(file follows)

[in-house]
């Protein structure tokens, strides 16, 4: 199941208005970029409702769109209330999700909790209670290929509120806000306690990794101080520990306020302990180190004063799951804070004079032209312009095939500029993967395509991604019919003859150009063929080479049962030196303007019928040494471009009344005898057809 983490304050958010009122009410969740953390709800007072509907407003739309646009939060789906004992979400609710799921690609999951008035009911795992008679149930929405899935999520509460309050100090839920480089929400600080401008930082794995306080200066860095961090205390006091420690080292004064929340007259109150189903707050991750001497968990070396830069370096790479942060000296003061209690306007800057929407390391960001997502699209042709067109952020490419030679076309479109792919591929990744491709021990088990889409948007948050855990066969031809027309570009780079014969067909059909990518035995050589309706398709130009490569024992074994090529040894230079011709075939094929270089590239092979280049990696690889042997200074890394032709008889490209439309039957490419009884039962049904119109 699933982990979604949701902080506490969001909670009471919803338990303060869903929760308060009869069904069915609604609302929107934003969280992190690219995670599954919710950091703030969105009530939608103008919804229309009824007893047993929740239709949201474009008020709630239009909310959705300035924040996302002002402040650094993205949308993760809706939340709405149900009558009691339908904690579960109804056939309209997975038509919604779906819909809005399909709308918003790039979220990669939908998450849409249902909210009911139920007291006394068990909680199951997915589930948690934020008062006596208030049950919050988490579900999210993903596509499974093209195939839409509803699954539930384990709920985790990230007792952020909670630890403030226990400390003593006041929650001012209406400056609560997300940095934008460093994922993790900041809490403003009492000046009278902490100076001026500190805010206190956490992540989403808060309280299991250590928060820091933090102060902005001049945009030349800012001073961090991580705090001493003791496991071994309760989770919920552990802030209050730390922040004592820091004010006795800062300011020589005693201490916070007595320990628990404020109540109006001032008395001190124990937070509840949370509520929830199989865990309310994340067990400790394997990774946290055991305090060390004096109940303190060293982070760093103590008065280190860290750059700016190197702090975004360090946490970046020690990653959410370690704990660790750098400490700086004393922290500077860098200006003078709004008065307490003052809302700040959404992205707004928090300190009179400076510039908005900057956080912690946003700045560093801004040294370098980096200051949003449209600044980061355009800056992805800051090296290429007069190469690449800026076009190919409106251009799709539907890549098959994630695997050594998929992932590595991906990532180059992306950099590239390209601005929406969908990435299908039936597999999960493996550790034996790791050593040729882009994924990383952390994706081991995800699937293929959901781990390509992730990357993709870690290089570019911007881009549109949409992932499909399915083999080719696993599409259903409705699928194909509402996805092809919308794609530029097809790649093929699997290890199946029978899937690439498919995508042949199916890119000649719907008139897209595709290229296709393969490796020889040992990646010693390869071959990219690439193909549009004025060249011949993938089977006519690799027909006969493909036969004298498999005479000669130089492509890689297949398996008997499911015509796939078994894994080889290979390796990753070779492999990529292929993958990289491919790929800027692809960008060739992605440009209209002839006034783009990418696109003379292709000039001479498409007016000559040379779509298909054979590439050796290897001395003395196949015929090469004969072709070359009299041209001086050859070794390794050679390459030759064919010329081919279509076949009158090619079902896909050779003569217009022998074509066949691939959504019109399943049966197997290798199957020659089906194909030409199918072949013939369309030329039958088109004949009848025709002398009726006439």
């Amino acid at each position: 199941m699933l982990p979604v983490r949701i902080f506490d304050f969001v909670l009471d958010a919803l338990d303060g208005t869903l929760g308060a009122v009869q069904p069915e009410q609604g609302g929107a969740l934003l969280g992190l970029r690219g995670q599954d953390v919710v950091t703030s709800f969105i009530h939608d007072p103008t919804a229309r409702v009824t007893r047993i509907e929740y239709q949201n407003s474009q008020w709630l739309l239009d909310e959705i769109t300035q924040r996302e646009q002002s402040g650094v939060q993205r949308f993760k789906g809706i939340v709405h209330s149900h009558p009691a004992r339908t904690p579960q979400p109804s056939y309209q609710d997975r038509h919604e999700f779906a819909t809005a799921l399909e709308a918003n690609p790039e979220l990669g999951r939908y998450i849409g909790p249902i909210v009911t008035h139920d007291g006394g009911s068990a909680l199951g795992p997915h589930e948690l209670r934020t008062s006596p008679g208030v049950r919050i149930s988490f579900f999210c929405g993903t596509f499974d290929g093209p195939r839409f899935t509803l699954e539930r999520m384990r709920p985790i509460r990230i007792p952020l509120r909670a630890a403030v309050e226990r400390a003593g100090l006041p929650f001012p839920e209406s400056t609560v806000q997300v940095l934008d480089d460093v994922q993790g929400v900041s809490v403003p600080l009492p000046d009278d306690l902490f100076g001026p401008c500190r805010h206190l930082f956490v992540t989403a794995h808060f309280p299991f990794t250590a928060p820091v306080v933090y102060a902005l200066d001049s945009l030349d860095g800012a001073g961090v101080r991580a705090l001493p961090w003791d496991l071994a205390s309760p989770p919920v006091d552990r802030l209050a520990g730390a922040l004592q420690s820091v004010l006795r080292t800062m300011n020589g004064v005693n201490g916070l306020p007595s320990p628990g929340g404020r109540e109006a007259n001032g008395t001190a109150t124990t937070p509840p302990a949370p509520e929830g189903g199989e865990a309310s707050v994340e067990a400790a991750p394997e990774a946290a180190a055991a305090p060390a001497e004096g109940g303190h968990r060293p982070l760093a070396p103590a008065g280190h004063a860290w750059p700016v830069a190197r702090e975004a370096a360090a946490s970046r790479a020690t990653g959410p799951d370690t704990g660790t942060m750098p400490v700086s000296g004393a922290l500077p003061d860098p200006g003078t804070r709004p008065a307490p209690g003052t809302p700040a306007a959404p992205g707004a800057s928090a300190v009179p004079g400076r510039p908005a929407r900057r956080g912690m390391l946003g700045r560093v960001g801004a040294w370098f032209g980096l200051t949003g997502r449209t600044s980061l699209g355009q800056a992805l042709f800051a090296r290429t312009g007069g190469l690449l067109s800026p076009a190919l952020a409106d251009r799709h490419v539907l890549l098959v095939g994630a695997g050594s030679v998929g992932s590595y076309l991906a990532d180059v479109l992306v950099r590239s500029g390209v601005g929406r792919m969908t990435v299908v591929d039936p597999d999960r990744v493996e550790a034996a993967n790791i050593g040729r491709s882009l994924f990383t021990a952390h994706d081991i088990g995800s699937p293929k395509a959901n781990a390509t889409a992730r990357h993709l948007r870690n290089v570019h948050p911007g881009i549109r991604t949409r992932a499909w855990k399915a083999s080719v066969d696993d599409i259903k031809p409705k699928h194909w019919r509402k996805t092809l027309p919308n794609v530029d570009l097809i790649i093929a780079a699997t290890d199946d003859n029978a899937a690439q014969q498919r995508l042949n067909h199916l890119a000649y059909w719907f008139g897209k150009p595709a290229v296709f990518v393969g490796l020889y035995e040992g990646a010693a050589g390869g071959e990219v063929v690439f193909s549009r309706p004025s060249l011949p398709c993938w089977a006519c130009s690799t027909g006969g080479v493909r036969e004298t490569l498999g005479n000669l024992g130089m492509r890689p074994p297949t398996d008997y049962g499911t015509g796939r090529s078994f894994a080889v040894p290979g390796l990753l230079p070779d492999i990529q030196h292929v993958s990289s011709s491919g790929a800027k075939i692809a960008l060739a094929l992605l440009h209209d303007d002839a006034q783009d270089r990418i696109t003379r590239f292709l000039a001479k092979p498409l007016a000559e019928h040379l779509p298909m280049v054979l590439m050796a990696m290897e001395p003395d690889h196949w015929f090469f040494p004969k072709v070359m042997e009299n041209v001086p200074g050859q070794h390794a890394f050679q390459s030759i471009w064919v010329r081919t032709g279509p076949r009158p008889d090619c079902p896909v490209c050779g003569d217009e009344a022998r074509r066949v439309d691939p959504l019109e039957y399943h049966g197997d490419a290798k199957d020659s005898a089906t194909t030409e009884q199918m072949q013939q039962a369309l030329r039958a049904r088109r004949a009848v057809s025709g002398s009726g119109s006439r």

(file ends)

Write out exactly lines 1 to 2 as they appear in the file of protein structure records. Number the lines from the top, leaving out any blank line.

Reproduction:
[in-house]
């Protein structure tokens, strides 16, 4: 199941208005970029409702769109209330999700909790209670290929509120806000306690990794101080520990306020302990180190004063799951804070004079032209312009095939500029993967395509991604019919003859150009063929080479049962030196303007019928040494471009009344005898057809 983490304050958010009122009410969740953390709800007072509907407003739309646009939060789906004992979400609710799921690609999951008035009911795992008679149930929405899935999520509460309050100090839920480089929400600080401008930082794995306080200066860095961090205390006091420690080292004064929340007259109150189903707050991750001497968990070396830069370096790479942060000296003061209690306007800057929407390391960001997502699209042709067109952020490419030679076309479109792919591929990744491709021990088990889409948007948050855990066969031809027309570009780079014969067909059909990518035995050589309706398709130009490569024992074994090529040894230079011709075939094929270089590239092979280049990696690889042997200074890394032709008889490209439309039957490419009884039962049904119109 699933982990979604949701902080506490969001909670009471919803338990303060869903929760308060009869069904069915609604609302929107934003969280992190690219995670599954919710950091703030969105009530939608103008919804229309009824007893047993929740239709949201474009008020709630239009909310959705300035924040996302002002402040650094993205949308993760809706939340709405149900009558009691339908904690579960109804056939309209997975038509919604779906819909809005399909709308918003790039979220990669939908998450849409249902909210009911139920007291006394068990909680199951997915589930948690934020008062006596208030049950919050988490579900999210993903596509499974093209195939839409509803699954539930384990709920985790990230007792952020909670630890403030226990400390003593006041929650001012209406400056609560997300940095934008460093994922993790900041809490403003009492000046009278902490100076001026500190805010206190956490992540989403808060309280299991250590928060820091933090102060902005001049945009030349800012001073961090991580705090001493003791496991071994309760989770919920552990802030209050730390922040004592820091004010006795800062300011020589005693201490916070007595320990628990404020109540109006001032008395001190124990937070509840949370509520929830199989865990309310994340067990400790394997990774946290055991305090060390004096109940303190060293982070760093103590008065280190860290750059700016190197702090975004360090946490970046020690990653959410370690704990660790750098400490700086004393922290500077860098200006003078709004008065307490003052809302700040959404992205707004928090300190009179400076510039908005900057956080912690946003700045560093801004040294370098980096200051949003449209600044980061355009800056992805800051090296290429007069190469690449800026076009190919409106251009799709539907890549098959994630695997050594998929992932590595991906990532180059992306950099590239390209601005929406969908990435299908039936597999999960493996550790034996790791050593040729882009994924990383952390994706081991995800699937293929959901781990390509992730990357993709870690290089570019911007881009549109949409992932499909399915083999080719696993599409259903409705699928194909509402996805092809919308794609530029097809790649093929699997290890199946029978899937690439498919995508042949199916890119000649719907008139897209595709290229296709393969490796020889040992990646010693390869071959990219690439193909549009004025060249011949993938089977006519690799027909006969493909036969004298498999005479000669130089492509890689297949398996008997499911015509796939078994894994080889290979390796990753070779492999990529292929993958990289491919790929800027692809960008060739992605440009209209002839006034783009990418696109003379292709000039001479498409007016000559040379779509298909054979590439050796290897001395003395196949015929090469004969072709070359009299041209001086050859070794390794050679390459030759064919010329081919279509076949009158090619079902896909050779003569217009022998074509066949691939959504019109399943049966197997290798199957020659089906194909030409199918072949013939369309030329039958088109004949009848025709002398009726006439």